Red brick building of Massey Hall at Guelph University sits behind a short paved path lined with leafy trees, on a sunny day.
Massey Hall at the University of Guelph, photo courtesy of

In 1901, the Ontario Agricultural College, which would later merge with other schools to become University of Guelph, had just celebrated its 25th year, and was quickly outgrowing its campus.

The Ontario Agricultural College’s president, James Mill, was in Toronto to lobby the provincial government for funds to expand the campus when he happened to run into Walter Massey on a streetcar. The Masseys, with their business in agricultural machinery, were one of Canada’s wealthiest families, and James knew that they were interested in funding education. Just a few months after that encounter, their donation was confirmed, and Massey Hall was set to be built as a multipurpose library. It was only a few months after he laid the cornerstone that Walter Massey was dead from typhoid at the age of 37.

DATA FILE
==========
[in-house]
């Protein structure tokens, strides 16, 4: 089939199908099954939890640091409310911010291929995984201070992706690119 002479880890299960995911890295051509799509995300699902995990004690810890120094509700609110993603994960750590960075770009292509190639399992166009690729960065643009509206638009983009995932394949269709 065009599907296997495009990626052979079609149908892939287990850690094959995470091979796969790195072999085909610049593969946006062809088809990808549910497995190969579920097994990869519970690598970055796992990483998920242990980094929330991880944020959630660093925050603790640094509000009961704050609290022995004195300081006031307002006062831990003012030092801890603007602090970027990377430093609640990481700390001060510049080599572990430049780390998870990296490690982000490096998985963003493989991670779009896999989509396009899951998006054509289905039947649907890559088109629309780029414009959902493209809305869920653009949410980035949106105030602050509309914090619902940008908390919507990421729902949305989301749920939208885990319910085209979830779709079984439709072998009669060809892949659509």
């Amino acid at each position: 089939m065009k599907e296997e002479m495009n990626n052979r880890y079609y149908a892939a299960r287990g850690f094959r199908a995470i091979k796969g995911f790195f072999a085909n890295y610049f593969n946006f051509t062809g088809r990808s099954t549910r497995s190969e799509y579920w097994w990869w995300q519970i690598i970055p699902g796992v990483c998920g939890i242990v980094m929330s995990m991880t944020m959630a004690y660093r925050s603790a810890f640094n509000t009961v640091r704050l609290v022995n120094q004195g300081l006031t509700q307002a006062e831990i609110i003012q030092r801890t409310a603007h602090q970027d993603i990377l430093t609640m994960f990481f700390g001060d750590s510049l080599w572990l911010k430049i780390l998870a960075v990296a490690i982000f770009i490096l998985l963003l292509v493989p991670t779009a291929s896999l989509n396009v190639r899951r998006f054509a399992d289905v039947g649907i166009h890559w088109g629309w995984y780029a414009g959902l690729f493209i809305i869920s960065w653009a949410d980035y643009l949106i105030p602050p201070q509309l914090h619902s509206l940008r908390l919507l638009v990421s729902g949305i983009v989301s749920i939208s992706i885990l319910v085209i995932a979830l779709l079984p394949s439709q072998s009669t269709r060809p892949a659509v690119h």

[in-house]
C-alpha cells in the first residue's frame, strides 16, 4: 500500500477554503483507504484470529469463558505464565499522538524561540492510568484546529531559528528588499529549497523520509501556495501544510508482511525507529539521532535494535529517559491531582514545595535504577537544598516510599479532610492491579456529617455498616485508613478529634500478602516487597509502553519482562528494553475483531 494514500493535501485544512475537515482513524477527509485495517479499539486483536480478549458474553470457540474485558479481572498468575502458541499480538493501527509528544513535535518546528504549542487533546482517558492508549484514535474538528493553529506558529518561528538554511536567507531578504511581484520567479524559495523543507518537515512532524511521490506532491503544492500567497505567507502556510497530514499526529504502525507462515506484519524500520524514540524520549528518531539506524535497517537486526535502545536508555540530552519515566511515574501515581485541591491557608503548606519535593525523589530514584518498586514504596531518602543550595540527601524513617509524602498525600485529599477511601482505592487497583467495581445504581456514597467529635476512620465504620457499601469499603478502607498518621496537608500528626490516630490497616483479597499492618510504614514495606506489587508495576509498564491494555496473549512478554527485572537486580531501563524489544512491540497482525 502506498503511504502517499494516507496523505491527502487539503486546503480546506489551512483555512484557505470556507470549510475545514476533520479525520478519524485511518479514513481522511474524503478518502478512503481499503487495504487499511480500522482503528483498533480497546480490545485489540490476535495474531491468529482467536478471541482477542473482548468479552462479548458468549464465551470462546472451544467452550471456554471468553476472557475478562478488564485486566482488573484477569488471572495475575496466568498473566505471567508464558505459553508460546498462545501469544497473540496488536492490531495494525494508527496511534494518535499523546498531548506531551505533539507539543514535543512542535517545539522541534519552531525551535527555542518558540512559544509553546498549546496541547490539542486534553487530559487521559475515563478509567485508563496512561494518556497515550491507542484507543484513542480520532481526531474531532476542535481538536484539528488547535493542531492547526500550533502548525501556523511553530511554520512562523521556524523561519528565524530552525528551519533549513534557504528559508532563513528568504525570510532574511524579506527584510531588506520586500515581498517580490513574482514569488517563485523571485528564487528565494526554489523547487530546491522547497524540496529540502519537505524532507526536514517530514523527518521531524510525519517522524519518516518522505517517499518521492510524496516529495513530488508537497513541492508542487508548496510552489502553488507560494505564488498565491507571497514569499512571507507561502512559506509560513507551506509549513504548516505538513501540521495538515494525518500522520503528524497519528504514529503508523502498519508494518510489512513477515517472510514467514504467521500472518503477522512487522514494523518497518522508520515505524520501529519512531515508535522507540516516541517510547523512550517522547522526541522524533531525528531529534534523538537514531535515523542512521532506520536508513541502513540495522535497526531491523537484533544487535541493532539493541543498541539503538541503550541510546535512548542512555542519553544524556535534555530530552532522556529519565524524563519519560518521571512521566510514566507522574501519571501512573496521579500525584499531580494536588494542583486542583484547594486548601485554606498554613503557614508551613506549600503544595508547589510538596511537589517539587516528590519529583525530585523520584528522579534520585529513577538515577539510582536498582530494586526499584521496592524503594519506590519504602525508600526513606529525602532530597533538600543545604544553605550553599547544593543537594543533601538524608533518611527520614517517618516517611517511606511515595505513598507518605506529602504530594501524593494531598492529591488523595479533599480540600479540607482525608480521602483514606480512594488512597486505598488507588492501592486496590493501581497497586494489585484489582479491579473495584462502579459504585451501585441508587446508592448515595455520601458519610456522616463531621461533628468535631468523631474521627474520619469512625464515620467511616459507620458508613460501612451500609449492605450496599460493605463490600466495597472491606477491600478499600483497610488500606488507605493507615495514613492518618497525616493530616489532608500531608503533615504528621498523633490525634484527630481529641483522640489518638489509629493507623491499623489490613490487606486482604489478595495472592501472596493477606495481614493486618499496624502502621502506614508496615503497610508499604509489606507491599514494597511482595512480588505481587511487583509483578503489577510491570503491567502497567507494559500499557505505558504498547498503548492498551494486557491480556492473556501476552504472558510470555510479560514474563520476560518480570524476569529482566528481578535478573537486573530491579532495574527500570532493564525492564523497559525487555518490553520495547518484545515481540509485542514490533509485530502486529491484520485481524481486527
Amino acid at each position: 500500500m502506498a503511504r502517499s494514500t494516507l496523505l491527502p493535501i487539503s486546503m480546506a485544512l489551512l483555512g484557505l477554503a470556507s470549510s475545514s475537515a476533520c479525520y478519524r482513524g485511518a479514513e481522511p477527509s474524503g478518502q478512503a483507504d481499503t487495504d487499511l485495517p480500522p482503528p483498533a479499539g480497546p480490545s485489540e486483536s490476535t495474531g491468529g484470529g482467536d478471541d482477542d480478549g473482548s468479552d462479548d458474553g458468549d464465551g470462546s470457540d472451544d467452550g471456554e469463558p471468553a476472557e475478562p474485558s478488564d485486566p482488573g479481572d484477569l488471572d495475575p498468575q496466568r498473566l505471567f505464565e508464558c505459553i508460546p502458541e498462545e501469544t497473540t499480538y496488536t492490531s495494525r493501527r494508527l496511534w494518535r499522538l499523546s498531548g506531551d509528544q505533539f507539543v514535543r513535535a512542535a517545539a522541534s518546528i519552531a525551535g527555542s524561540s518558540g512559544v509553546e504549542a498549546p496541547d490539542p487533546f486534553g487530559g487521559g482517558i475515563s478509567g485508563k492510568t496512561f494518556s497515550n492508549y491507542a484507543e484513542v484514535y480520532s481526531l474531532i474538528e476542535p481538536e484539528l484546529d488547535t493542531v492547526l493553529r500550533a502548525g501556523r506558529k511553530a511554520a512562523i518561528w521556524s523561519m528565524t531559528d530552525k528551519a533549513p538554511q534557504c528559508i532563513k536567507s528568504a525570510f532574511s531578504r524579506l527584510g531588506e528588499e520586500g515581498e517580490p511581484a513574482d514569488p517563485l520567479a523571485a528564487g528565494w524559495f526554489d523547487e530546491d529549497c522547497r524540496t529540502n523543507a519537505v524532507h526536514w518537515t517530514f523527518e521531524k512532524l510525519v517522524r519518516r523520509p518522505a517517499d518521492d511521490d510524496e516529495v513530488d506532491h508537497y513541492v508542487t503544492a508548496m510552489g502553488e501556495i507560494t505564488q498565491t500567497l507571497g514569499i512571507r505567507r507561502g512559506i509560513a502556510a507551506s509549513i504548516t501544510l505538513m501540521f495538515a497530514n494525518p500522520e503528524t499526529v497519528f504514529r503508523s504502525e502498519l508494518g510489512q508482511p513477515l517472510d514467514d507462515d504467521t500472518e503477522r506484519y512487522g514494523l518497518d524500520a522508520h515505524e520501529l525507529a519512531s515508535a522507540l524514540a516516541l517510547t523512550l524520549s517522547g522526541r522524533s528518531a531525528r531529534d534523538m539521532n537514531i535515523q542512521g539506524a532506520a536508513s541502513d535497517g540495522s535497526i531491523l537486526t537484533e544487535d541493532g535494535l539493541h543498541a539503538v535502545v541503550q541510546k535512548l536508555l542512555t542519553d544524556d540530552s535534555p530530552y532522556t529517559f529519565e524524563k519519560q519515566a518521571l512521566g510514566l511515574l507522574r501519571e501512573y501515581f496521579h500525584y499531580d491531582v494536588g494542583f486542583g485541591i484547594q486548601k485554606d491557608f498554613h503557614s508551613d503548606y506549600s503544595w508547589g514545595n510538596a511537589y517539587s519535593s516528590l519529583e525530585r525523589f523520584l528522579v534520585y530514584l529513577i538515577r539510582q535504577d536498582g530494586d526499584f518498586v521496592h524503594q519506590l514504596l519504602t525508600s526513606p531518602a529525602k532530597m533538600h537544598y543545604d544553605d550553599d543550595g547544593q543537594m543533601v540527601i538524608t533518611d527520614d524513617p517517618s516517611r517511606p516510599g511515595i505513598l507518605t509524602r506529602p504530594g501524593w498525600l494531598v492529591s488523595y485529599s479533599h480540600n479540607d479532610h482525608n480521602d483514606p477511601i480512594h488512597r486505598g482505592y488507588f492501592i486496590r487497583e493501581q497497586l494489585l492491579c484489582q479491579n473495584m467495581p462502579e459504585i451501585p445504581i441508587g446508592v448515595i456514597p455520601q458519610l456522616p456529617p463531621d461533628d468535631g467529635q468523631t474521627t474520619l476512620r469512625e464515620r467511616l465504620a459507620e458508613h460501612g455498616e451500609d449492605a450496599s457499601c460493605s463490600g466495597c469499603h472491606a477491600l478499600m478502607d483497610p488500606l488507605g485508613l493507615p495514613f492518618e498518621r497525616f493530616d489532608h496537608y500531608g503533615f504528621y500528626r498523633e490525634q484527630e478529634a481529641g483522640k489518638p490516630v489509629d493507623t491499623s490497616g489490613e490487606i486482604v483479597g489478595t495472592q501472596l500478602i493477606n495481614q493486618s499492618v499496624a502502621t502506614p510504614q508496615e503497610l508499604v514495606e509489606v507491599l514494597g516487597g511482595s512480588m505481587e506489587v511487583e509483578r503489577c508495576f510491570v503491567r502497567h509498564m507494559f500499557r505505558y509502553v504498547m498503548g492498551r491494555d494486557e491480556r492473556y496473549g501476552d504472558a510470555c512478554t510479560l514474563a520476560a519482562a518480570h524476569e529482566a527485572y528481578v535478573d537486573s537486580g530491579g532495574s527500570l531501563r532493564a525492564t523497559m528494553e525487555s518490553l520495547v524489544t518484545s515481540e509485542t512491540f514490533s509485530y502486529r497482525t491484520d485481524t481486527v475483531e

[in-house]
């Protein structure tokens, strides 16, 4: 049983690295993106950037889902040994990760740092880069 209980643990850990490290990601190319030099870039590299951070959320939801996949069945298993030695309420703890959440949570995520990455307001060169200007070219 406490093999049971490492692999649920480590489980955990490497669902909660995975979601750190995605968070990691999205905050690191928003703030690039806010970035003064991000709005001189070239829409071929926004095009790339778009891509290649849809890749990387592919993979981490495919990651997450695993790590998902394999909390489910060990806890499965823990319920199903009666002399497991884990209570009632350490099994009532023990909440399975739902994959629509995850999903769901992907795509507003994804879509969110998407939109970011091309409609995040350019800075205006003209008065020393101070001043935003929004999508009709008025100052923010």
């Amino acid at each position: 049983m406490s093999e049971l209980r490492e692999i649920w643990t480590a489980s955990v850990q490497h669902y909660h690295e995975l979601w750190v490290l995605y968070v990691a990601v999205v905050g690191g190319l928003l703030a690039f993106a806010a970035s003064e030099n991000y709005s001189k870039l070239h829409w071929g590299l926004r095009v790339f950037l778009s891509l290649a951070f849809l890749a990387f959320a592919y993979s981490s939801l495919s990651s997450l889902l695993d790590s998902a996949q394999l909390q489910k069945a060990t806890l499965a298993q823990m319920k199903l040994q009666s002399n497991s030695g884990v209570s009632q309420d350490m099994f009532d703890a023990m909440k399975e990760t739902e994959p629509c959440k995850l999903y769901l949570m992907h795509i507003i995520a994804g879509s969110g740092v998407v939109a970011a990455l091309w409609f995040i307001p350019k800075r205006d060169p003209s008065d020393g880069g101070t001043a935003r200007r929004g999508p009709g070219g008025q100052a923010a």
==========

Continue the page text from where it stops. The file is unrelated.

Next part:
Massey Hall was finished in 1903 and functioned as the University of Guelph’s library until 1968. Since then it has been housed English and theatre departments.

In 1951, a group of students got permission to excavate Massey Hall’s basement, which they did in just three nights. It was renovated into the Campus Co-operative, which sold coffee and baked goods until its closure in 1998.

Massey Hall has several fascinating architectural features, including a stained glass window with the 1892 OAC coat of arms. This incredible building has been designated a historic place on the Canadian register.

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